Tuesday, January 22, 2008

SEXIEST POEM OF 2007 is President of the United Hearts' THE BIG MELT

My new friend Rinku just told me today in an e-mail, "You are only the 2nd American I have met since my arrival here in May 2007 who has expressed anger and sorrow at the massacre of the Iraqis in an illegitimate war." How is that possible? Really? But I know it is possible, easily possible. Iraq War veteran Agustin Aguayo spoke in Philadelphia last year at the Quaker Meeting Center about the large number of Iraq War veterans who come home to the US after their tour of duty, only to move to Germany soon after, marry German women, and denounce their US citizenship out of anger at the LEVEL of denial in our country for Iraq. If that information does not fully enter the American Soul, what will? With this war it is our soldiers who are becoming expatriates, not just the hippie poets. Raise your children with that bit of American history, as I'm sure their school books will forget to mention it.

Without a doubt THE BIG MELT afflicted all my senses in 2007 as only the best poetry will do. Written by President of the United Hearts, this book is relentlessly directed at all we wish to deny. READ THIS:

Gentlemen, I think it will get darker
Before it gets lighter, is my nose bleeding?
Undeniably dead but attractive
We'll get it right this time, won't we?
Do we have to go in? [Expletive]
Forests stink of the failure -- what country
(Is it his?) Guarantees complete
Excretions that moisten that
Potential or incomprehensibility
Nature produces comparable to
An invasion that cannot be
Its scheduled no-show disregard.
It's impossible to be an artist
The point of deception
Complete control, pretending control
An attentive eye, the open ear
allegory heavier than rock
Lynndie England and her leash
Go blindly to disaster
Clamped to his genitals
The giant ice shelf splits asunder
"People scare better when they're dying"
This society's crazed
Covered with straps they could not
Stand being free
In the vernacular of the peasantry
Society's unmitigated hate
Looks like a "whopper"
Isolates matrixes gummy 'eligibility'
Inadequately equipped environs
[A persistence of catastrophe]
Build up and never evaporate
Undeniably and reliably
The human body will be an event
This is your cake, and this is your crown
You can go anywhere
The final resting place
The painted ink in the editorial:
We killed each other
In bursts of mud

This is not only excellent writing, it's a poetry with a massive embrace on the problems in front of us, around us, deeply within us. It's not seeing a chain of events but a web of, an undeniably accurate web of, connecting every single action to its resulting deprivation, as accurate as any smart bomb, hopefully even smarter.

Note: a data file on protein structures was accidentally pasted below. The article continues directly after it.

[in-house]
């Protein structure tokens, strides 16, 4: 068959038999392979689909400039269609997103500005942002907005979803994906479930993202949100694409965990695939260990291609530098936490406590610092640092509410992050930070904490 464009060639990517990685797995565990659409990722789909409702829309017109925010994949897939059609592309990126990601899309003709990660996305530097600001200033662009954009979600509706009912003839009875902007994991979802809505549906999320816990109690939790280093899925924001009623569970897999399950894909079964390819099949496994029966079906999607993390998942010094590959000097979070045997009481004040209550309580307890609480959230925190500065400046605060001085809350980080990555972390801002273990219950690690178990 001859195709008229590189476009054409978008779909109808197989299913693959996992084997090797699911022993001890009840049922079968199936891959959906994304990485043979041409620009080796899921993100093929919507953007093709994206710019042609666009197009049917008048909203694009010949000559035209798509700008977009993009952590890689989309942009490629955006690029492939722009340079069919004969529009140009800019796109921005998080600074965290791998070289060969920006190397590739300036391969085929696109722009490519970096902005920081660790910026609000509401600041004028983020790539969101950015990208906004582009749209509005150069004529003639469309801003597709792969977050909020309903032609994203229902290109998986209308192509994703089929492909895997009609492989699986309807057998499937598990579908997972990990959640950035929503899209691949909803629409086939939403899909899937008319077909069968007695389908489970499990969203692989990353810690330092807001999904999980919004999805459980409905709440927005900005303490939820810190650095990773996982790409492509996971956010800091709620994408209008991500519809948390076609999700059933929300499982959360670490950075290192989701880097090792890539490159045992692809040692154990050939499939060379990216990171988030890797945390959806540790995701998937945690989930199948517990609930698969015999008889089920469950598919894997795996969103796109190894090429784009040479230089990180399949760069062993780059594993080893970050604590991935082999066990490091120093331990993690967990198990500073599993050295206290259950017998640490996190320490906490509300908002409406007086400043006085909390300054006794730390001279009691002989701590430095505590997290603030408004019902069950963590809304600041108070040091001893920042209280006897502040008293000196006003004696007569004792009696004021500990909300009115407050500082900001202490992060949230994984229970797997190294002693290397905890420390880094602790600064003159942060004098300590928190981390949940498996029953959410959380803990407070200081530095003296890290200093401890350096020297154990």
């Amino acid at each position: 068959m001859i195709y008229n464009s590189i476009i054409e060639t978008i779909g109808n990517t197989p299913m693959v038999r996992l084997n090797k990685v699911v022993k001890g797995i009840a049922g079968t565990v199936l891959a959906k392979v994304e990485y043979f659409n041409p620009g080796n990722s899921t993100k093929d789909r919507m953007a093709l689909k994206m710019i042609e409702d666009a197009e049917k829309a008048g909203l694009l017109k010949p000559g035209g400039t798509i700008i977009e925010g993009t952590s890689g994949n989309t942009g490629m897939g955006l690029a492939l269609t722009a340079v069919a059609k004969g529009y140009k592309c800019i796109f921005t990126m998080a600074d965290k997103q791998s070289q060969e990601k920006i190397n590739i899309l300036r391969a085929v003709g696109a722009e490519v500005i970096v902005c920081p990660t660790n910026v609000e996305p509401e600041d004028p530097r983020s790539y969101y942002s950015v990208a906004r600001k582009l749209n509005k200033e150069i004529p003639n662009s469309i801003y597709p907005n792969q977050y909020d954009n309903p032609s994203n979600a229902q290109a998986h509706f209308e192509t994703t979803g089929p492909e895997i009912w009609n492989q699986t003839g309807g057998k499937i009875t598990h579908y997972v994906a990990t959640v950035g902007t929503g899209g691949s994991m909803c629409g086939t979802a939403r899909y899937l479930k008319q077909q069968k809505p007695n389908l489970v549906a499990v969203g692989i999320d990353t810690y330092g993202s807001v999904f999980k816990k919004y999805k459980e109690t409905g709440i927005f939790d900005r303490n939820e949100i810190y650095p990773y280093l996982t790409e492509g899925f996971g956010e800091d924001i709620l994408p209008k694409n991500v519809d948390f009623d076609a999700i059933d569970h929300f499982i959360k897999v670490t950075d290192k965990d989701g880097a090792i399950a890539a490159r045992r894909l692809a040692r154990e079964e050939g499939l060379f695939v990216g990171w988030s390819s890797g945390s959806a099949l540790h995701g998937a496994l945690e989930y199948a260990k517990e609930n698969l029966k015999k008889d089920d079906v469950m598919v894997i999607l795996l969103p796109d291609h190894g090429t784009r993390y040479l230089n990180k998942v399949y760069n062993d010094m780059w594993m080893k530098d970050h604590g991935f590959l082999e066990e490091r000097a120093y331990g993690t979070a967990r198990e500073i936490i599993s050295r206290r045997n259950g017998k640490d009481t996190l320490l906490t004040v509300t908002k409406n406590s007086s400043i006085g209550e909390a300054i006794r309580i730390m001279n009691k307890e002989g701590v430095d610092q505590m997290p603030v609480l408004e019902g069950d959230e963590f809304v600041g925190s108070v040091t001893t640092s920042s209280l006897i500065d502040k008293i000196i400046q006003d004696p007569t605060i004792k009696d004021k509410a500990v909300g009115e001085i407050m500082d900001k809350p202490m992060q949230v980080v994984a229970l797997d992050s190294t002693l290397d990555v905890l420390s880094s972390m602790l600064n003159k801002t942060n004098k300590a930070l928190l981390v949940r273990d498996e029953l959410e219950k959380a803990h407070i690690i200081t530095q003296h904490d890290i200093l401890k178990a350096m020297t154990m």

The FORWARD of the book is, beautiful to say, at the end of the book! Here is a bit of that FORWARD to get you understanding something about THE BIG MELT as well as President of the United Hearts:

The Big Melt is a collective's assembled response in verse to the 2004 U.S. Presidential election and its aftermath, i.e. the continuing elision and transfer of legislative power to the executive branch (that vast monument of fatuity leaning toward the future like the Tower of Pisa, in which nothing less than the happiness of humankind is being worked out) in every public sector, government, finance, educational, and cultural. That said, it has been mentioned with a measure of confidentiality that I intend to honor that President of the United Hearts (hereafter, PUH, pronounced pooh; a pleasant enough alternative to PUS) is a collective absent the flesh and blood members needed to sustain collaborative endeavors of whatever kind. Be that as it may, PUH's message, urgent and indispensable, is one of gravitas and moral outrage -- it is against the radical right and the misguided timidity of progressives. Further, the work generated within its membership comes from its source, the heartland, the opening zero, the Midwest -- the void it is roomy to lie in. In action against the philosophy of myself, I, the correspondences between PUH's eyes, mouths and ears, however arrayed, pushes what is ours upon ourselves, cultivates its promise in our hearts -- no measuring its innermost play. As voiced by Medea, "but I was rendered speechless / and from there nothing but pain." PUH is capable of taking the abyss of its own communicability upon itself and of exposing it without fear or complacency. Its promise is a bold move to which the reader no longer viewing life from behind the screen of her ego but able to see things in the human world's return (nostos) to splendor willingly succumbs.

If I could afford a thousand copies of one book from 2007 to hand out freely, it would be THE BIG MELT. And 2007 was a year of many terrific books! Factory School published THE BIG MELT, and you can order it HERE or HERE.


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